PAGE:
Variety reports that Life Below Zero star Sue Aikens—who’s lived for more than a decade in the frozen Alaskan wilderness, 500 miles from the nearest city—is suing production company BBC Worldwide for intentionally endangering her life in the interest of getting better footage for the Nat Geo series. Aikens alleges that a producer ordered and badgered her to perform a number of dangerous actions because they made for “better TV,” and then opted for less efficient, more cinematic medical treatment when she was injured during filming.
Aikens—who operated a hunting camp in the far north for several years before BBC Worldwide pitched her on starring in a reality show—will have a tough battle, legally, to hold the studio accountable. She signed a release when filming first began, agreeing that “As a result of my participation in such activities, I acknowledge that I may suffer serious injuries, which could result in my death. Nevertheless, I am voluntarily participating in these activities with knowledge of the danger involved and I assume all risks of personal injury (including death) to myself associate with my participation in the Series.”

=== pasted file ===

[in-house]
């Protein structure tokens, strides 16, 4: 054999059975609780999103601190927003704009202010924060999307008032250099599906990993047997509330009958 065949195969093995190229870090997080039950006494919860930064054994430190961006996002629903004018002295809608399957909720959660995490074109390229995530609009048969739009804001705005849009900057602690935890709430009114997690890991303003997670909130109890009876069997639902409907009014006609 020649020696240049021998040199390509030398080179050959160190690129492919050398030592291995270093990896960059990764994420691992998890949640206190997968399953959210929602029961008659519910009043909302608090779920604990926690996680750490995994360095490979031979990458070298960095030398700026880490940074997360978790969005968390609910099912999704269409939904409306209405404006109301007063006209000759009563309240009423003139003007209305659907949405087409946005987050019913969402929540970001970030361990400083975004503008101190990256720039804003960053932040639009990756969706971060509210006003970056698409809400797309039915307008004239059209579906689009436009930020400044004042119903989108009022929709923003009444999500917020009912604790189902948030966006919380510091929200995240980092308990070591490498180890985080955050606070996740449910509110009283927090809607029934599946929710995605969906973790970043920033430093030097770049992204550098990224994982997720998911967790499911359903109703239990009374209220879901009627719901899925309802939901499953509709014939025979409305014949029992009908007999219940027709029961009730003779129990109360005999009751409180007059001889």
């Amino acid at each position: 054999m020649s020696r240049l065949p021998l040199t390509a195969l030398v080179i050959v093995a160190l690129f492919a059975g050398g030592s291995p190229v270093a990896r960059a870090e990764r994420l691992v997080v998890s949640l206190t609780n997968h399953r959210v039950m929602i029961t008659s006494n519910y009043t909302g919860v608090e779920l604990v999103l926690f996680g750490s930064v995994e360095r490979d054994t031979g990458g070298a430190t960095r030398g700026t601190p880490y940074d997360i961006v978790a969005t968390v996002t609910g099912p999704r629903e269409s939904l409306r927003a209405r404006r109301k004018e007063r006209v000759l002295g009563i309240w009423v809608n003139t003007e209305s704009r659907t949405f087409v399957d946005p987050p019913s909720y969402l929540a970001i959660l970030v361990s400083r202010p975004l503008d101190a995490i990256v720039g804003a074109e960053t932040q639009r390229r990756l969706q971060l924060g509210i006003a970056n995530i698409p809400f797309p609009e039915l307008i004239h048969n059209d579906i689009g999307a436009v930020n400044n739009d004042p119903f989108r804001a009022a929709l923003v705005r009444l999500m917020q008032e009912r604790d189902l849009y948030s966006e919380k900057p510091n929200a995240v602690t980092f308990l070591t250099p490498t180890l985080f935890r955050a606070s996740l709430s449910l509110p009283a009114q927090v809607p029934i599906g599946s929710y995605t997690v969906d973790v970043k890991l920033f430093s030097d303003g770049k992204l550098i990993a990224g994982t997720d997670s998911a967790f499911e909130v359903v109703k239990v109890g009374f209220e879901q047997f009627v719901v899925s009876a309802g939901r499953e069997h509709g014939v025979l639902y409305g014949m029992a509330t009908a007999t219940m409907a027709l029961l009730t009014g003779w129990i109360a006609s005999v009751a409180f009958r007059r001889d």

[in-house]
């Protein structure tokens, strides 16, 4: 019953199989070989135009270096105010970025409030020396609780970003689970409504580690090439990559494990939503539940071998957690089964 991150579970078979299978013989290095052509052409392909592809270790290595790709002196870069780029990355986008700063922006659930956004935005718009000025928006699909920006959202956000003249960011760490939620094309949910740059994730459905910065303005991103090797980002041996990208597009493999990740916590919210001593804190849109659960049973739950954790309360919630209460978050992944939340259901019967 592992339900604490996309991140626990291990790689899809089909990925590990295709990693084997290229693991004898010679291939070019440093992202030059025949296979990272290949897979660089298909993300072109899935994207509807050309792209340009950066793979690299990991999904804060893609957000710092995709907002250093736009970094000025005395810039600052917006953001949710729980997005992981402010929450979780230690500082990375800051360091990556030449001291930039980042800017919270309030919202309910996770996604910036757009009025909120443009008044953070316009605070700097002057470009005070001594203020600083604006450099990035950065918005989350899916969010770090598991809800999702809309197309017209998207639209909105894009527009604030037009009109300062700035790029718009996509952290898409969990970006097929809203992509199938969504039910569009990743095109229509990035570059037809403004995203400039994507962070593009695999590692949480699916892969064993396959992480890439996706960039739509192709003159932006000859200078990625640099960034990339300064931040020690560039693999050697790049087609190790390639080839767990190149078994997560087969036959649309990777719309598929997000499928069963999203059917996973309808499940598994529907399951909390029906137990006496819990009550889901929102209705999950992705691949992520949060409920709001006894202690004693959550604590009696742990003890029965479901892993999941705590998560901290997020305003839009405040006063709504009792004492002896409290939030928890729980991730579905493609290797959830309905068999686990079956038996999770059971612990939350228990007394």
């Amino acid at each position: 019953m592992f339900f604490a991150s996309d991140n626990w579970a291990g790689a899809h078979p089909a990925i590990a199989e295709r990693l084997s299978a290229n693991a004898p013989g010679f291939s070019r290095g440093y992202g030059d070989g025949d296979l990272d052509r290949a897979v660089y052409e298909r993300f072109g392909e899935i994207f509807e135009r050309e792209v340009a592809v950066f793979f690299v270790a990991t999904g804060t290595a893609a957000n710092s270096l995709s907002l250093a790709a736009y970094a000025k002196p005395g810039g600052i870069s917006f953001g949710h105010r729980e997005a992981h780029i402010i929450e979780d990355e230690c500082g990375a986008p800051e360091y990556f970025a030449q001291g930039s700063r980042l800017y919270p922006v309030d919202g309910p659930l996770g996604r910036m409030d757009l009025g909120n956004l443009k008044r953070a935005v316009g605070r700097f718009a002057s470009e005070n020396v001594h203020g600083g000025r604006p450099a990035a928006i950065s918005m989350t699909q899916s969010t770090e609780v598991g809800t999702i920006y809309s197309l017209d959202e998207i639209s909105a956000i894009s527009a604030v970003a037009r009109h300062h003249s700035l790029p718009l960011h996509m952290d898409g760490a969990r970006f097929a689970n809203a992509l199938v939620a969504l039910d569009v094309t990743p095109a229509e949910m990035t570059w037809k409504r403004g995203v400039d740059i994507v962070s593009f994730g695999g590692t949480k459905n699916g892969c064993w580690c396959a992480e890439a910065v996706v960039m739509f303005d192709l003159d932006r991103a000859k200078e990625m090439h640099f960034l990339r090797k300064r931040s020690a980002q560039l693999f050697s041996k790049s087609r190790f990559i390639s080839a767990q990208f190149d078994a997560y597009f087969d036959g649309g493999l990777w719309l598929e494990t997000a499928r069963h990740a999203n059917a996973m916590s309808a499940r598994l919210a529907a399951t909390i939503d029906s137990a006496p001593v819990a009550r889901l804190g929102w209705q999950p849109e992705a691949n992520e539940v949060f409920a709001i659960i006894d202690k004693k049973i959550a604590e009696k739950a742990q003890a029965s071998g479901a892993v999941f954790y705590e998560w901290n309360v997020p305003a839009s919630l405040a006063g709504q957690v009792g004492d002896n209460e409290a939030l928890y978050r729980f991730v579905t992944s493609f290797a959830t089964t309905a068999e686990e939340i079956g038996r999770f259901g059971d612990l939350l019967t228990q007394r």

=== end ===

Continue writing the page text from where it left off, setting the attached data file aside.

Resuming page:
The focus of Aikens’ complaint is producer Aaron Mellman, whose other credits include Cold Justice and Duck Dynasty. Aikens claims that Mellman frequently asked her to film shots that she knew were dangerous, including working in a 72-below windchill without a facemask because “Mellman thought the audience needed to see her better.” More seriously, Aikens claims Mellman ordered her to drive her snow machine down a frozen river covered in dangerously slick overflow, telling the episode’s safety crew that “they worked for him and not for Aikens.” When Aikens ultimately relented, she was thrown from her machine, with the episode crew opting not to airlift her out, but instead drive the wounded Aikens six miles in freezing weather before ultimately flying her to a clinic. Aikens’s suit says that one cameraman filmed a statement disagreeing with Mellman’s choices, including telling crew they’d be fired if they helped the injured Aikens to the plane. Aikens suffered a broken collarbone and other serious injuries from the crash.
Aikens also alleges that Mellman drank “six gallons of whiskey” during the shoot, including from her personal supply, and that the production team mistreated her dogs. You can read her full complaint, enumerating a great many alleged abuses on the part of the producers, and Aikens’ general sense of being unable to say no to them, here. BBC Worldwide has yet to respond to the claim.